Slipping out on QT rates director’s cut
Feb. 26, 1999, Austin American-Statesman
Austin movie aficionado Harry Knowles plopped on the sidewalk at the Alamo Drafthouse.
Slumped in a mangled lotus position, he looked ever the sage Buddha. A Buddha of B-movies. A Buddha with hair like the kid’s in “Mask.”
“Tired, Harry?” asked a guy in line.
“Sleep,” replied our backyard Buddha, “is for mortals.”
A hush fell over the small crowd. A car alarm tweedled in the night.
It was Sunday, around 7 p.m. Knowles and many of the young men in line at the Alamo had only just left the theater at 9 that morning. They had stuck out an all-night stretch of movies: Quentin Tarantino’s Exploitation Marathon, a lurid six-flick endurance test that ran from 8 p.m. Saturday till breakfast time Sunday. (Or, for QT fans: from dusk till dawn).
It was the first of two all-night blowouts during “QTIII,” Tarantino’s annual, only-in-Austin film festival, which began last Friday. It continues tonight with gangster movies and finishes Saturday with a kiddie matinee at 1 p.m. and the all-nighter, “Men, Women and Chainsaws,” at 8 p.m.
The all-nighters pose an Olympian challenge for film hipsters. Not only are they dared to withstand six obscure cult films of wildly diverse entertainment value, they must do it in the presence of the film demigod himself, who not only handpicked the bill, but owns each movie, loves each movie and sincerely wants us to love each movie. (“My enthusiasm might accidentally oversell a film,” he said not inaccurately Sunday.) Talk about pressure.
I dropped out Saturday after the second feature, “Alligator,” a surprisingly deft “Jaws” forgery, whose script Tarantino declared “one of John Sayles’ best.” (See the “oversell” line.)
Escaping was tricky. Tarantino was sitting directly in front of me and I thought I might slip out unnoticed. Here’s what he said to me at Sunday’s ’70s double feature: “You didn’t make it very far last night.” Nailed.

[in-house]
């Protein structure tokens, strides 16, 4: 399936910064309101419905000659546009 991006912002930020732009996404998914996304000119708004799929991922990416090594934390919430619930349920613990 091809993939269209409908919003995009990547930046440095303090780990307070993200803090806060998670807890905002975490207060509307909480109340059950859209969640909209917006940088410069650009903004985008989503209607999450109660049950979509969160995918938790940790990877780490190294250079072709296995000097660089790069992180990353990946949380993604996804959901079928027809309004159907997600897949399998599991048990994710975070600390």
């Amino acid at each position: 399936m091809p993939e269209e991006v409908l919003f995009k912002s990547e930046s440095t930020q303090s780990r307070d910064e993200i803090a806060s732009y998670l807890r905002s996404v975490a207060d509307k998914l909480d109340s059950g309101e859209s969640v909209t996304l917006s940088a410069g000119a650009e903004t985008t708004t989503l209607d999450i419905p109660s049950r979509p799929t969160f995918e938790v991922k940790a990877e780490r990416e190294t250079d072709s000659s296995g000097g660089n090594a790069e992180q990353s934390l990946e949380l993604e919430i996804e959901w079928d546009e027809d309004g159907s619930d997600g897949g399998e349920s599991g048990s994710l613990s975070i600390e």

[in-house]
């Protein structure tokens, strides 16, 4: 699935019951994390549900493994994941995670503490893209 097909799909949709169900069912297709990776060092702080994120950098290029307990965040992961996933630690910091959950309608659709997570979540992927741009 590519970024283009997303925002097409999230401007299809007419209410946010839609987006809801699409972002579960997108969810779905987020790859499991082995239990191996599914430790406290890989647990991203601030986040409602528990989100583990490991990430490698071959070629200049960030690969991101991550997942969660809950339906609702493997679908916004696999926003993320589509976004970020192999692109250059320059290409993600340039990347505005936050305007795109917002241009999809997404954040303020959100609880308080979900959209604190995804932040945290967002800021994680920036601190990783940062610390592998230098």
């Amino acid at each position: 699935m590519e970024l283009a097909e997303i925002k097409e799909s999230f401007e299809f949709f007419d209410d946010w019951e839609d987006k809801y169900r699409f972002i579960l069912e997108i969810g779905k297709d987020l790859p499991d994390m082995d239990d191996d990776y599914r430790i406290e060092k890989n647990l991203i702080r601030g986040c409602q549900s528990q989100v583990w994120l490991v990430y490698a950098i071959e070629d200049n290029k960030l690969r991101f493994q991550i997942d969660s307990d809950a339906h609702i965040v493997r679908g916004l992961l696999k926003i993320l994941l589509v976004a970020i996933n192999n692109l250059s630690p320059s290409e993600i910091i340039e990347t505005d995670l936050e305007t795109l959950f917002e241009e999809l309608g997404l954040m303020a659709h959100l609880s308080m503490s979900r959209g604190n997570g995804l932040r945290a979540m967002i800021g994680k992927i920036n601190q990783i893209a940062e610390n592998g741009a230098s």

I shrugged, thinking, “Hey, man, I’m not 20 anymore. Doing 12 hours in a movie seat watching 40-foot-tall Chinese gorillas at 6 a.m. is not an option.”
Knowles and the other bloodshot stalwarts who made it through the night were working off more than willed stamina. Alamo owner Tim League reports the venue served 15 to 20 pounds of coffee Saturday.
Here’s the thing: It probably was worth staying for all six movies. Each night, with humor and expletive-spiked erudition, Tarantino strikes a spirited mood and invites fans to chat up the movies with him. (Though he deflects autograph-seekers. “This is like a party, all right?”)
Egos are shed, and Tarantino cuts an approachable figure, with a great laugh, a boyish mien and one of those tiny, bottom-lip tufts of hair that could be mistaken for cappuccino foam.
When he takes the stage, he paces with his sentences and gesticulates for punctuation. It’s the delivery of a rapper. An edgy energy fuels his crackling preambles, which draw from a stunning fund of knowledge, revealing the promiscuous appetites of a true cineaste. Introducing one film, he tossed out allusions to Buster Keaton, Hong Kong flicks and “Alexander Nevsky.”
Cool, yes, but not too cool to gush during a kiddie matinee, “I’m so tickled to see all these kids!” The kids were tickled to see him.
And then Quentin Tarantino sat down and gobbled an ice cream float.